Even though women only hold 35.9% of management positions in Canada, this percentage is increasing. And, according to the August 2020 report from the Women Entrepreneurship Knowledge Hub, State of Women’s Entrepreneurship in Canada: 2020, women account for 37% of self-employed Canadians. One important tool that women with drive and ambition use for professional and entrepreneurship development is mentorship.
However, participants must approach mentorship with the right mindset if they want to reap significant benefits. Here are a few guidelines to help you get the most out of your mentorship relationship.
Before you seek out a mentor, take the initiative and define your professional needs and wants. Look at your strengths, your experience and skill set gaps. Your best mentors should fill these gaps and supplement your strengths.
For instance, if you’re strong in sales you may want to connect with a mentor that knows finance and operations. If you’re an entrepreneur you may want to connect with a highly experienced business owner that can help you avoid common pitfalls. Have a clear view of what you hope to get from your relationship before you move forward.
Mentorship is about new perspectives and learning. Even though you may be accustomed to doing things in a particular way, you may encounter new paths that challenge your status quo.
Remain malleable, willing, and receptive. Commit to expanding your capabilities and exploring new options. There is often more than one path to the same destination.
Don’t expect your mentor to take the lead. You must guide the process and ask thought provoking questions. Be honest and straightforward and don’t hold back your thoughts or feelings.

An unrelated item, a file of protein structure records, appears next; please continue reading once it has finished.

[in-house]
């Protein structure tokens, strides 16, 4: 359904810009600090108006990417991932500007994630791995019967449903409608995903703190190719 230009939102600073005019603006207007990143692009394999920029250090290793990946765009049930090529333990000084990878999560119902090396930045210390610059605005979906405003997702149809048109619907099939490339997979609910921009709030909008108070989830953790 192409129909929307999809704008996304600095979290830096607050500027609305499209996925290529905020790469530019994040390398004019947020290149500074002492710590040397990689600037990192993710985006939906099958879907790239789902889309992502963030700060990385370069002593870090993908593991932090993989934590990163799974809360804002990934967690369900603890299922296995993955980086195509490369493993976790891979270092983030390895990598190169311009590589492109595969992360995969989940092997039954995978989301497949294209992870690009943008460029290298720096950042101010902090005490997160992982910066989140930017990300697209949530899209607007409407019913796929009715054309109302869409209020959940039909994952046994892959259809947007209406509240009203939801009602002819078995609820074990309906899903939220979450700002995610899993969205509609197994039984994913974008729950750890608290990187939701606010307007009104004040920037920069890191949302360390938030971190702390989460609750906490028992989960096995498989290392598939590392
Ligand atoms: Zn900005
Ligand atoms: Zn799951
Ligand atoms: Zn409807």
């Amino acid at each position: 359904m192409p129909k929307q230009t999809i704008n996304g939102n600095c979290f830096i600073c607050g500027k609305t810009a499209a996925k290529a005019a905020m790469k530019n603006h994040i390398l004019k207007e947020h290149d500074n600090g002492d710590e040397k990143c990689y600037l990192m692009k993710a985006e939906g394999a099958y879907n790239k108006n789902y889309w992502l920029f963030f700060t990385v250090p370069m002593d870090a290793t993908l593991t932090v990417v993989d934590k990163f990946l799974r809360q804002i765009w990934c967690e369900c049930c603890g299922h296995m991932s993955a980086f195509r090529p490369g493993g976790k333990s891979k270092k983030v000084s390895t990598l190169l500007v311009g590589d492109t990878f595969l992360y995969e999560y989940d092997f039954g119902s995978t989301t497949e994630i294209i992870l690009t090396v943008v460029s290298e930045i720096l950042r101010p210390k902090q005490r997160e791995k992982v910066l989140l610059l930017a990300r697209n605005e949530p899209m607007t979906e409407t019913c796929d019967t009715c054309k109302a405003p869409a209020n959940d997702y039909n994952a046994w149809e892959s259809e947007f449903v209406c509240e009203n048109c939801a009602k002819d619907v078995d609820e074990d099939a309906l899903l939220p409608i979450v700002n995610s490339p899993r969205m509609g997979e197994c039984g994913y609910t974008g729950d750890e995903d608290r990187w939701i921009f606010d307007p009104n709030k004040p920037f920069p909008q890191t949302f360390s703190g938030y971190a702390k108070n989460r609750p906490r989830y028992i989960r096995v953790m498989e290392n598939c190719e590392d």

Step out of your comfort zone and face your demons. You might hate the prospect of budgeting, public speaking, sales, or hiring. Tell your mentor, absorb all you can learn about a subject, and listen to your mentor’s advice. They are there to help you surpass barriers and may have overcome the same fears.
Ask your mentor for feedback and don’t take it personally. They will provide you with constructive information that can help you change and grow.
Be gracious. Accepting criticism and improving is more beneficial than resenting a person that genuinely wants you to succeed.
Your mentor will provide you with their perspective. Even if you don’t take their advice, you should consider it and delve into their reasoning.
You can’t expect to benefit from your mentorship relationship unless you play an active role. You must invest time and energy to cultivate the relationship. This includes setting goals, boundaries, and ways for both parties to measure accountability.
You will also want to set your meeting schedule and response times as well as the parameters for what’s confidential and what isn’t.
Ultimately, mentorship should be a mutually beneficial, trusting relationship. Mentees tap into valuable knowledge and experience, but the mentor also gains valuable leadership skills, personal satisfaction, and builds a brighter future.
If you’re interested in mentorship, Kelowna Women in Business offers a mentorship program. Mentee commitment is 12 – 14 hours over a 12-week period. Please email for further information. It’s the first step towards accomplishing your professional goals.